But today Toronto Council's decision to move the elephants to an unaccredited sanctuary in California has resulted in the Zoo losing its AZA accreditation for at least the next year. This could pose a serious problem to the many wonderful and important breeding programs at the Toronto Zoo; hopefully they will regain their AZA standing (which they've maintained since 1977) next spring and things will return to normal.
In the meantime, this never should have been allowed to happen. The Toronto Zoo is operated by the City of Toronto which is why Counc. Michelle Berardinetti thought they had carte blanche to make any decision they saw fit regarding the welfare of the animals residing there, which is an absolutely egregious abuse of power in my opinion. Counc. Paul Ainslie would appear to agree with me, stating "if we’re going to start directing our [zoo], which has a properly directed board with a mandate to manage the zoo, why have a board of directors at the zoo? Why not just let the city of Toronto look after it? It’s a very dangerous way to be looking after a city, let alone animals in a zoo." (From cbc.ca 10/26/11)
That aforementioned Zoo Board had already taken the preliminary steps, with no help from Toronto Council, toward transferring the three elephants "to one or more accredited AZA institutions...as soon as practical." Now, the Performing Animal Welfare Society may well run some top-notch sanctuaries, but they are not AZA accredited and this was a major stumbling block for the Toronto Zoo. In the first place, the Zoo's elephants are not "performing animals". They have spent their lives in zoos and are used to (and likely require) a certain level of care at their advanced ages. The keeper I spoke to at the Zoo in February said that a big concern they have about the move to a wide-open sanctuary is the potential for one of the huge creatures to fall or become injured and not be found until it was too late. Some people feel this is "natural selection"; however, if the argument is being made that the sanctuary is the best place for the elephants then I would submit that the "natural selection" argument really doesn't apply in this case.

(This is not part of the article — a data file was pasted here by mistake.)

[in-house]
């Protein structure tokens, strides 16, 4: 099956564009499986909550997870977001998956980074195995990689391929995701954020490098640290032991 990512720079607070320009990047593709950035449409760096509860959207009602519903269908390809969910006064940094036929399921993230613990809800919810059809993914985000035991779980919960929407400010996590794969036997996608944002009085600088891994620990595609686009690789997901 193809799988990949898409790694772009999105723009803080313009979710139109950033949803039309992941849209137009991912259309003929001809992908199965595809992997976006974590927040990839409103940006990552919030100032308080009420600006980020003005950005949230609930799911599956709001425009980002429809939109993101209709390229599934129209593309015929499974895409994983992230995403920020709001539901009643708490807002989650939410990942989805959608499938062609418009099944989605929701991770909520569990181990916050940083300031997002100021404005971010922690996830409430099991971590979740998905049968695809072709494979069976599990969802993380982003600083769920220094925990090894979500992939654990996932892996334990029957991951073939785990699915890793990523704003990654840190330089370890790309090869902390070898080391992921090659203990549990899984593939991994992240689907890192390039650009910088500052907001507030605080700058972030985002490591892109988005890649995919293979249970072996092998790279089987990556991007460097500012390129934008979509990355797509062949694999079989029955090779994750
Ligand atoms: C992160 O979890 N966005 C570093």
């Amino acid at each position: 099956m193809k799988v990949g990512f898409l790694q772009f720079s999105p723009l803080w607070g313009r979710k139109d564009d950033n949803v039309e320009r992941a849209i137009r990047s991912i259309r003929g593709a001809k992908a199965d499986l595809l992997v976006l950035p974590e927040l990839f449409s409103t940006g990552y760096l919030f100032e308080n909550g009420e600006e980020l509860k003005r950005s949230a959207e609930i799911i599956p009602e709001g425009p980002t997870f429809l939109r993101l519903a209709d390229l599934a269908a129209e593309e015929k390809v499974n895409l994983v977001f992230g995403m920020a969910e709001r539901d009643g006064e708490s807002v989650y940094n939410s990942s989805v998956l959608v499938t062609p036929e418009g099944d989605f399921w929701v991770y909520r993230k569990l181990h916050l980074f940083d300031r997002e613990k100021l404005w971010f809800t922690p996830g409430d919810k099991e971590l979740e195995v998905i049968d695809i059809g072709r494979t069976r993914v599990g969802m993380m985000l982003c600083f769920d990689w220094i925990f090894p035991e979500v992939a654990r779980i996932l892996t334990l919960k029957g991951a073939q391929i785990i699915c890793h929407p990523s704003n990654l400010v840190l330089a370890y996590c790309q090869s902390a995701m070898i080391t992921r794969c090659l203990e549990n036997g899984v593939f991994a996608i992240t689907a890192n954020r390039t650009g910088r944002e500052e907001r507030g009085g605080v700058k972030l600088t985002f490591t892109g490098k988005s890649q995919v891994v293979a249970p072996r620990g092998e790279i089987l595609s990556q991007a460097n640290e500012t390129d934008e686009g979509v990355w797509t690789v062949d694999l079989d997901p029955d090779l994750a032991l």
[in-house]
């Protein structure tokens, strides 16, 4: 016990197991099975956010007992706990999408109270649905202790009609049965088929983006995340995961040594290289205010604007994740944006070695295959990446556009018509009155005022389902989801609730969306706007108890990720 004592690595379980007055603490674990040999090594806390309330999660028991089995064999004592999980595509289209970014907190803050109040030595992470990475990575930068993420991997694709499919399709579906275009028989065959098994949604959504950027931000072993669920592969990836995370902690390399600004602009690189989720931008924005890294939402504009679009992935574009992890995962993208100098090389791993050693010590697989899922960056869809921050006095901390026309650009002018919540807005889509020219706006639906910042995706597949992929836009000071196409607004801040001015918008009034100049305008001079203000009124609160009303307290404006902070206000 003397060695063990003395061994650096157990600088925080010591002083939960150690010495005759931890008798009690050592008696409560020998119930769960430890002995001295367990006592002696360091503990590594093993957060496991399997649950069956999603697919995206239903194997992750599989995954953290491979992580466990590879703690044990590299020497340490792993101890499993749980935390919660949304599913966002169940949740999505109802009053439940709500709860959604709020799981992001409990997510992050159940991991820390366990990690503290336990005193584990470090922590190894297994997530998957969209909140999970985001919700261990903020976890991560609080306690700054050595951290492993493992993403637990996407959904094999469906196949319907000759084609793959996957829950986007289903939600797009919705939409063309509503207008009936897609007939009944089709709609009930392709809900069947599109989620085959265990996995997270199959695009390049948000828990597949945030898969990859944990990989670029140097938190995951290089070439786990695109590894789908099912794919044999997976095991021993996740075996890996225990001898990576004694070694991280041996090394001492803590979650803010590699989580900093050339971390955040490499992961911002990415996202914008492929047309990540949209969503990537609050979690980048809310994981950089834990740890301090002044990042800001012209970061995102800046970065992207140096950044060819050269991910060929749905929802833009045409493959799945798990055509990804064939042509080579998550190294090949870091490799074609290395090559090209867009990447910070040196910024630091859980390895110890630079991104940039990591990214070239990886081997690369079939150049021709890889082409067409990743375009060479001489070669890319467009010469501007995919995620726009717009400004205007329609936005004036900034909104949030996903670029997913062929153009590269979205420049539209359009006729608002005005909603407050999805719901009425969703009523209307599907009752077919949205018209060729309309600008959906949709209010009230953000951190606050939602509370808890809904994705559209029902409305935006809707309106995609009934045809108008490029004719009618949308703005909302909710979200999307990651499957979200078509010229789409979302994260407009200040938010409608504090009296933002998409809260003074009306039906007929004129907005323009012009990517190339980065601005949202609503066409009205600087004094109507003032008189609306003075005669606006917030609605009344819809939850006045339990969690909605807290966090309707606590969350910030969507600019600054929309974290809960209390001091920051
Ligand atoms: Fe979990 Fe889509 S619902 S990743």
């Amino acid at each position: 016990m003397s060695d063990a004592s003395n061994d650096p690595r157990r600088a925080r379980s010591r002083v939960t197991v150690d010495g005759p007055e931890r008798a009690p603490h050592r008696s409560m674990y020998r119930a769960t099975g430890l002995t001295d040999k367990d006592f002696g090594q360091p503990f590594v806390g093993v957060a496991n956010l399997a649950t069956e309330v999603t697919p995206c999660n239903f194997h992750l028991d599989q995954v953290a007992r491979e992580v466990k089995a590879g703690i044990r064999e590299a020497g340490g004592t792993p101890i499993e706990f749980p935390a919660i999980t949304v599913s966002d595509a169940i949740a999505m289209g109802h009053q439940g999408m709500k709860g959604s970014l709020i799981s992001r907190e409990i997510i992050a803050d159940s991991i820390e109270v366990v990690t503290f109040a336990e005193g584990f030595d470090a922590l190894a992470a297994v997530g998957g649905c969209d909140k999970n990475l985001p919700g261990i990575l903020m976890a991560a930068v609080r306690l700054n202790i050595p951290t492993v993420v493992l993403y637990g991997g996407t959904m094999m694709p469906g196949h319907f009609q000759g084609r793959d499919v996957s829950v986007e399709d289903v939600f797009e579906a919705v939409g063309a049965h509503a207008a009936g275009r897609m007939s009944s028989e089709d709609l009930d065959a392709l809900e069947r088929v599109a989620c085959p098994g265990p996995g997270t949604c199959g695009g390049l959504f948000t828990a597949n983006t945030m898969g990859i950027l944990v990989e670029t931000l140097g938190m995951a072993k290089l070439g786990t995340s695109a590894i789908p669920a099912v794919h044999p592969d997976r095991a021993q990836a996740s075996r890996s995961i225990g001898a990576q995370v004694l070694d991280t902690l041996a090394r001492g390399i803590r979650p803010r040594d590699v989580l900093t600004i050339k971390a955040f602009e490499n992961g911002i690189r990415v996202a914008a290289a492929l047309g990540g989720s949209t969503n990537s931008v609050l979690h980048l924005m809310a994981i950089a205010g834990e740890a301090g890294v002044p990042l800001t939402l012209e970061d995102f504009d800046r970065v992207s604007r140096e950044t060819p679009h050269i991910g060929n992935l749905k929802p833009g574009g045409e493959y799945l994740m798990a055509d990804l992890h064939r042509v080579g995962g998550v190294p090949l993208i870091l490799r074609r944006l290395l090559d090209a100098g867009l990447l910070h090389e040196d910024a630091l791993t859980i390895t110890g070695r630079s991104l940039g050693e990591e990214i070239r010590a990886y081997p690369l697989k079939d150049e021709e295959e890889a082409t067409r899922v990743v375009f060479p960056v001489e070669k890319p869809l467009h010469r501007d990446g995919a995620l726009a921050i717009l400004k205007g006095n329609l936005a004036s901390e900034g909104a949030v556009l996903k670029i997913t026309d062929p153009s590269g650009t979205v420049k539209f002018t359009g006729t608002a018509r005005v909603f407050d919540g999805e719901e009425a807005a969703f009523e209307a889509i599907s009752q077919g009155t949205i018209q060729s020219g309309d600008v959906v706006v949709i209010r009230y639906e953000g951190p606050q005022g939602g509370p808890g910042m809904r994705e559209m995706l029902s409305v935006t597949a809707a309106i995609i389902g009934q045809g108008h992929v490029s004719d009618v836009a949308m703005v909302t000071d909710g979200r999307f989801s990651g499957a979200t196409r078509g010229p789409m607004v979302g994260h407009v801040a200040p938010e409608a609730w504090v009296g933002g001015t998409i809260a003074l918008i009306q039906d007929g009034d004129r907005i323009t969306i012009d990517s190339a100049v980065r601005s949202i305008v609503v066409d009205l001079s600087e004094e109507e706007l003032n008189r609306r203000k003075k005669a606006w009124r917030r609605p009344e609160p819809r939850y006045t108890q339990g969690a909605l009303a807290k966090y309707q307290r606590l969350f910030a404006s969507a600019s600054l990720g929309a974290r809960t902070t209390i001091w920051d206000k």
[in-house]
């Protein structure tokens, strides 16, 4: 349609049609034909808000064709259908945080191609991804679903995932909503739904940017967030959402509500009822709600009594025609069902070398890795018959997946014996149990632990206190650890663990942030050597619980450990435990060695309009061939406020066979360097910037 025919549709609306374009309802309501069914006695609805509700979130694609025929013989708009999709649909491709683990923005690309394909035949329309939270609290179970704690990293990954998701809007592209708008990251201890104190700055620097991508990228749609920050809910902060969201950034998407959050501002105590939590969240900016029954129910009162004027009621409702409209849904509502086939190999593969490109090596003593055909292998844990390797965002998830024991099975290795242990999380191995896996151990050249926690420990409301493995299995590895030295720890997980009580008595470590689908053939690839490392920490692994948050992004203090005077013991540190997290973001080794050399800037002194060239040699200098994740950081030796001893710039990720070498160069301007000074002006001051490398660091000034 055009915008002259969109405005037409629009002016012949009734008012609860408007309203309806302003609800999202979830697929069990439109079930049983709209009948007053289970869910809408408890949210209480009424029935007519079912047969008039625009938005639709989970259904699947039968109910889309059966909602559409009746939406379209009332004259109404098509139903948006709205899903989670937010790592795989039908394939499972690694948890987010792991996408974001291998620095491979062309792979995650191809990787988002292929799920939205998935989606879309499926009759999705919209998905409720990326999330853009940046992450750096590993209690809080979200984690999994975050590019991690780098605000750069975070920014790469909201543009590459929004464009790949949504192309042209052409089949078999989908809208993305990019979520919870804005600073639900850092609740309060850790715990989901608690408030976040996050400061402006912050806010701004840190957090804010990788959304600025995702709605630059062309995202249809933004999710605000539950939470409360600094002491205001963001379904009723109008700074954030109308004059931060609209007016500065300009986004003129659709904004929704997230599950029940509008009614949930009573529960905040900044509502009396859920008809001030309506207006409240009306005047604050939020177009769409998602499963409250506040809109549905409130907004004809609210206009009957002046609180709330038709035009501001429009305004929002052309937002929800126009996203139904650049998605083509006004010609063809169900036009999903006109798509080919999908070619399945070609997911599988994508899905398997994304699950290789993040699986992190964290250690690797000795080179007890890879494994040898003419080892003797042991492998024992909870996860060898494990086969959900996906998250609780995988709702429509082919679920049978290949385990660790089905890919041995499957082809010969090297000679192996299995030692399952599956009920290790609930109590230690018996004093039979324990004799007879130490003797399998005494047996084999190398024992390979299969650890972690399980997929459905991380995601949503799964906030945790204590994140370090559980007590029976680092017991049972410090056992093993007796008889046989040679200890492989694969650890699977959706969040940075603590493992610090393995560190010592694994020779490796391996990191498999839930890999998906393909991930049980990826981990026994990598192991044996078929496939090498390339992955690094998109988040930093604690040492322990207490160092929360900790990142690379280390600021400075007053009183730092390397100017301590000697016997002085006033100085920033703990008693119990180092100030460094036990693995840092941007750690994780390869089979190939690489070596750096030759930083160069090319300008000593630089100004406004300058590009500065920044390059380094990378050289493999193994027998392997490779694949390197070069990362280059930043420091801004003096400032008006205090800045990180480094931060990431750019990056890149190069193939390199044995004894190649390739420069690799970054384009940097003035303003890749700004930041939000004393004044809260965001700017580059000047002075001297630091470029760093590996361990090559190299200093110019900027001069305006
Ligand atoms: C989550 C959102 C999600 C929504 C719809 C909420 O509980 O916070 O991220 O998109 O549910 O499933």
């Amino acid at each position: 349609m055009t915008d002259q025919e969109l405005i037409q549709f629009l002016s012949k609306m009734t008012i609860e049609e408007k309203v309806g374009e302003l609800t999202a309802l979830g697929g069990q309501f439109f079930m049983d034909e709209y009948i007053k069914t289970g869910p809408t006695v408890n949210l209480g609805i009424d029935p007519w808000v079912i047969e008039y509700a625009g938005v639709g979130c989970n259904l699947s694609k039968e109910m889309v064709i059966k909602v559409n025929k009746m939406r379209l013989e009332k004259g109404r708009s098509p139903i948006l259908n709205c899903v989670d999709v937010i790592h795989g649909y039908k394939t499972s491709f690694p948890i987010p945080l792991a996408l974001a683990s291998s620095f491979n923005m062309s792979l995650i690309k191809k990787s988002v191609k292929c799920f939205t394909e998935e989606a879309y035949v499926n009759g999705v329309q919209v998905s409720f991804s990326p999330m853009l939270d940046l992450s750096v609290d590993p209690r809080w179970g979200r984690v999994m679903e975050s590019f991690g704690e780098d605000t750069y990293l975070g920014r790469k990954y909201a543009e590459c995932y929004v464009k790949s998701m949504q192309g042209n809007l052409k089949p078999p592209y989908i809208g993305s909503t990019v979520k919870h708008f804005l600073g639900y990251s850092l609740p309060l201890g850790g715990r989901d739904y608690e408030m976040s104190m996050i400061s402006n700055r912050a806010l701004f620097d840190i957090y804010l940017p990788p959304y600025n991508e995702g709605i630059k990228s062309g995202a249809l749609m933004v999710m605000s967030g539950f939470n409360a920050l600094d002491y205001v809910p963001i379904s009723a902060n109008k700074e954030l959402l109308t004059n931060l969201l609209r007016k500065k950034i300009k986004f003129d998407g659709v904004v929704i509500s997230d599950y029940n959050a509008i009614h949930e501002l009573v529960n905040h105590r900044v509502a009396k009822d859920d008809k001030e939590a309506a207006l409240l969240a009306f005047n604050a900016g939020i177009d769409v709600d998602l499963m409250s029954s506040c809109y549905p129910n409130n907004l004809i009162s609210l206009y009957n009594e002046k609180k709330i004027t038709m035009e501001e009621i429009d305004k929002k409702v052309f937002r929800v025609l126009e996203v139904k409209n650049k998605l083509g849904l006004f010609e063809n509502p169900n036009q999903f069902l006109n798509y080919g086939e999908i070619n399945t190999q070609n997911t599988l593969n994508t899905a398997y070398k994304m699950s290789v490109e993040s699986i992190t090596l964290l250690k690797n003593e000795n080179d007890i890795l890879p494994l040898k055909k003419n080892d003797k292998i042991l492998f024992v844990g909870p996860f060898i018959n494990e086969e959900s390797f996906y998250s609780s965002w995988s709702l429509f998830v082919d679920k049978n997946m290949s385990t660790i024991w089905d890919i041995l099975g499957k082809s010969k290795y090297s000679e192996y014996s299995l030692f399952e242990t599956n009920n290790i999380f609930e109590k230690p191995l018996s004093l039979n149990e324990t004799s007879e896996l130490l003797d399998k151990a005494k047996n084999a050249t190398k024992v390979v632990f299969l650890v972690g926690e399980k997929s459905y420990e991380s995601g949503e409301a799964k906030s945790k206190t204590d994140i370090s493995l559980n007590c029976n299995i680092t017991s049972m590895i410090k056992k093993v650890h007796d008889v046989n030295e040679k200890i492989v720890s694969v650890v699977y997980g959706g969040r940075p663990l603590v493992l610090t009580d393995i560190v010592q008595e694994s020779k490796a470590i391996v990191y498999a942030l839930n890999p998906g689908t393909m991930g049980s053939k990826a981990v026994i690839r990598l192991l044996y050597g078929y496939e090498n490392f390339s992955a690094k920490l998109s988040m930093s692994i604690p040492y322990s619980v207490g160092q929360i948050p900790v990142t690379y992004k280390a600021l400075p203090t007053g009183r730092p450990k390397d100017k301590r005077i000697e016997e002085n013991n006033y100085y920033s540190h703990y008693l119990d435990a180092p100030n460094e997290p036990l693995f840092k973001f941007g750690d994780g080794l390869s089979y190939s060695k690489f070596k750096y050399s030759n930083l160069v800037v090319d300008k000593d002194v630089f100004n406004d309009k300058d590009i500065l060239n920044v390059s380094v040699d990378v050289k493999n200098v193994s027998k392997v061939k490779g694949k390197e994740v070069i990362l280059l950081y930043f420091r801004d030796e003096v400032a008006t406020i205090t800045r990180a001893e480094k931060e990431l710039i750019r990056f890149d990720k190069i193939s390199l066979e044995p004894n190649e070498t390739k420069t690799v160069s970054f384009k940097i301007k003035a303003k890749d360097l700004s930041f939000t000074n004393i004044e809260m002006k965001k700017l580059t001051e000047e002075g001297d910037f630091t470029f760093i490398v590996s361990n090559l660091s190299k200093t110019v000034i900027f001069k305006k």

Was a PAWS sanctuary the best place for these elephants to go? The keepers feel the answer is "no", as I mentioned, but the real disgrace is that council voted on this issue, as Counc. John Parker pointed out, without performing any kind of study whatsoever on the pros and cons of this sanctuary vs. an accredited zoo. According to the Globe and Mail in May of 2011, even Zoo Board chairman Joe Torzsok acknowledged that they did not rule out a sanctuary immediately but wanted to look at all the angles before reaching an informed decision. Clearly an AZA-accredited zoo was the first choice of the people who should have been charged with making that decision from a position of knowledge and expertise. Instead, the Toronto Zoo has lost its own accreditation because the elephants' fate was decided by a bunch of politicians who may or may not ever have visited the Zoo themselves in the first place.
And, of course, this man.
Which, despite his best intentions, just doesn't sit right with me.
*****UPDATE April 20th*****
The Toronto Star stole my title for their headline. That's kind of cool!